The performance of vertical antennas lends itself well to many applications – in mobile applications their omnidirectional performance is key. But verticals provide more than just this.
Vertical antennas form a widely used form of radio antenna. Used in a number of specific areas, their properties enable them to provide performance that horizontal or other antennas are unable to provide.
In view of their properties, vertical antennas are used in many areas from medium wave broadcasting, to mobile communications and many other applications.
Vertical antenna properties
The properties and advantages of vertical antennas enable them to be used in a variety of different areas.
Some of the vertical antenna properties and advantages include:
Omnidirectional radiation pattern: Single element vertical antennas exhibit an omnidirectional radiation pattern in the horizontal plane. This means that the signal will spread out equally in all directions.
Vertically polarised radiation: Having a vertical element, or elements, these antennas radiate vertically polarised signals. This is an advantage when the signal is being received by other vertically polarised antennas.
Propagation considerations: Vertically polarised radiation has some advantages for lower frequency propagation modes. For example ground wave propagation, used for LF and some MF transmissions is often better when a vertically polarised antenna is used. For HF the propagation modes mean that signals of either polarisation may be used. There are some studies that indicate that horizontally polarised low angle radiation is better for long distance communications if the antenna can provide a sufficiently low angle of radiation, i.e. a vertical antenna may produce more low angle radiation, but horizontally polarised radiation may on some occasions provide better results..
Provides low angle of radiation: The signal that emanates from a vertical antenna tends to have a low angle of radiation. Accordingly there is less at higher angles, i.e. directed towards the sky, and more that can be received by other terrestrial stations. It also has advantages for long distance ionospheric communications where a low angle of radiation will assist in gaining additional distance. Some vertical antennas are designed to increase the low angle radiation, further reducing the level at higher angles and thereby providing additional gain over a vertical dipole or quarter wave vertical.
Space occupied: The space occupied by a vertical antenna is normally less than that occupied by an equivalent horizontally polarised antenna. Some vertical antennas use a ground plane and the space occupied by this will need to be taken into consideration to gain a complete view.
Ease of mounting: Vertical antenna types are normally easy to mount, requiring a single mounting at the base.
Windage: In some instances the wind resistance of a vertical antenna may be less than that of a horizontally mounted equivalent. Figures need to be checked for each instance.
Grounding vertical antennas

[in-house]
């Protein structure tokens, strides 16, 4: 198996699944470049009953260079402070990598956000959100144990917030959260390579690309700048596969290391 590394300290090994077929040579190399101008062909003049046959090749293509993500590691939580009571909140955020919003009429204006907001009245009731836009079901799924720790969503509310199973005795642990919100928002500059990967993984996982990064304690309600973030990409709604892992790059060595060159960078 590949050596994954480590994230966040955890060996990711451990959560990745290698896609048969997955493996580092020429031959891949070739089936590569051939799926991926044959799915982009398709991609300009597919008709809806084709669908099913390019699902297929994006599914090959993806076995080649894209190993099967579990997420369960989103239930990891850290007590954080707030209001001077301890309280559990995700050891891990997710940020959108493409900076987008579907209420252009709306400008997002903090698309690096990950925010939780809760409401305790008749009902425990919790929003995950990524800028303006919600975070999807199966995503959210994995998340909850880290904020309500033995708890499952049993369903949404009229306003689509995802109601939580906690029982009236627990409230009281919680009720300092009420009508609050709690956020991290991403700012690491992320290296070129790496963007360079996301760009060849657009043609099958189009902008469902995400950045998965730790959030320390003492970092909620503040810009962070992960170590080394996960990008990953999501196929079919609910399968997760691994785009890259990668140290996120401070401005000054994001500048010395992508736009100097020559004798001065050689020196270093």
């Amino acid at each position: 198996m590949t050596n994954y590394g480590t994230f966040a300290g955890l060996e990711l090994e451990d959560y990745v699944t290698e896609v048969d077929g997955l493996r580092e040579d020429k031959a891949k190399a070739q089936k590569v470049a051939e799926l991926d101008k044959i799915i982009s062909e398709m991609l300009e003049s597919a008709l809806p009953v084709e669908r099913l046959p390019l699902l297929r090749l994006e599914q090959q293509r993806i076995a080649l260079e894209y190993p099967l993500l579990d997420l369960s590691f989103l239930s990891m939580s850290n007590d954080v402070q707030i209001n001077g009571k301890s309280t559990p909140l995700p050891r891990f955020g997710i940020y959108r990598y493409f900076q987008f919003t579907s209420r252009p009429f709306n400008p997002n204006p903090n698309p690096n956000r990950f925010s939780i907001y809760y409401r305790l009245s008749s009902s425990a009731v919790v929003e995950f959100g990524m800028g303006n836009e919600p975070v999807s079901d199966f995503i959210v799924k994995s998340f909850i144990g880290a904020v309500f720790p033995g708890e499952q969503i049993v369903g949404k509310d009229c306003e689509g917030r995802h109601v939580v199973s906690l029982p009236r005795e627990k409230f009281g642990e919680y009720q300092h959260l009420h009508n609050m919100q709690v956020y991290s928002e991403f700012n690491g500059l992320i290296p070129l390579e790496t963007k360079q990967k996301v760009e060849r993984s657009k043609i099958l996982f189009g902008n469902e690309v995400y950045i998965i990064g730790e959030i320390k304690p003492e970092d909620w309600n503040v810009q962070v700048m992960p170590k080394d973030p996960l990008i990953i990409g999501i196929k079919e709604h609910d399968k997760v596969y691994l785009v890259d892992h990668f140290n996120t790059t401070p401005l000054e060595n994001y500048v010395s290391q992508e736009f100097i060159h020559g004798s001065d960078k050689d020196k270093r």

Many vertical antennas are what are termed monopole antennas and require the use of a ground for their proper operation.
The ground can implemented in one of two main ways:
Physical earth connection: The most obvious method is to make a physical connection to the earth using ground rods and the like.
Note on antenna RF grounding:
Grounding an antenna can be key to its operation, particularly if it is a vertical monopole antenna where the ground forms part of the antenna.
Read more about antenna RF ground.
Ground plane system: It is also possible to simulate a ground system using what is termed a ground plane. This is often made up from a number of typically quarter wavelength radials.
Note on antenna ground plane:
Apart from using a direct connection to ground, it is also possible to use a ‘simulated’ ground consisting of a conducting plate or a number of radials. The advantage of this scheme is that it can be raised above the real ground to improve the coverage.
Read more about antenna ground plane.
Vertical antenna types
There are many different types of vertical antenna that have been designed and are in common use. Some of the more popular are mentioned below:
Quarter wave vertical: The quarter wave vertical antenna type is one of the most popular forms of vertical antenna. It is easy to construct, it can be made to be very robust and provides a good level of performance. This form of antenna requires the use of a connection to ground (connection as short as possible), or a ground plane. This increases the space required and windage of the antenna.
Five eighths wave vertical: This form of vertical antenna is popular in many instances because it is able to provide gain over a quarter wave vertical, focussing more power in a plane closer to the horizontal. As such it is used in many applications. Like the basic quarter wave vertical, this antenna also needs a ground plane against which to operate.
J pole antenna : This type of vertical antenna is a convenient for of vertical antenna. It provides some gain over a quarter wave vertical and has the advantage that it does not require any radials or some form of ground plane against which to operate.
Vertical dipole: The vertical dipole is used in some instances to provide a robust form of vertical antenna. It has the advantage that it does not require any radials, but does require to be a minimum of a half wavelength long.
Vertical antennas are able to operate particularly well in many instances. Utilising their advantages means that the best can be made of what they have to offer, but against this the disadvantages should also be considered as well.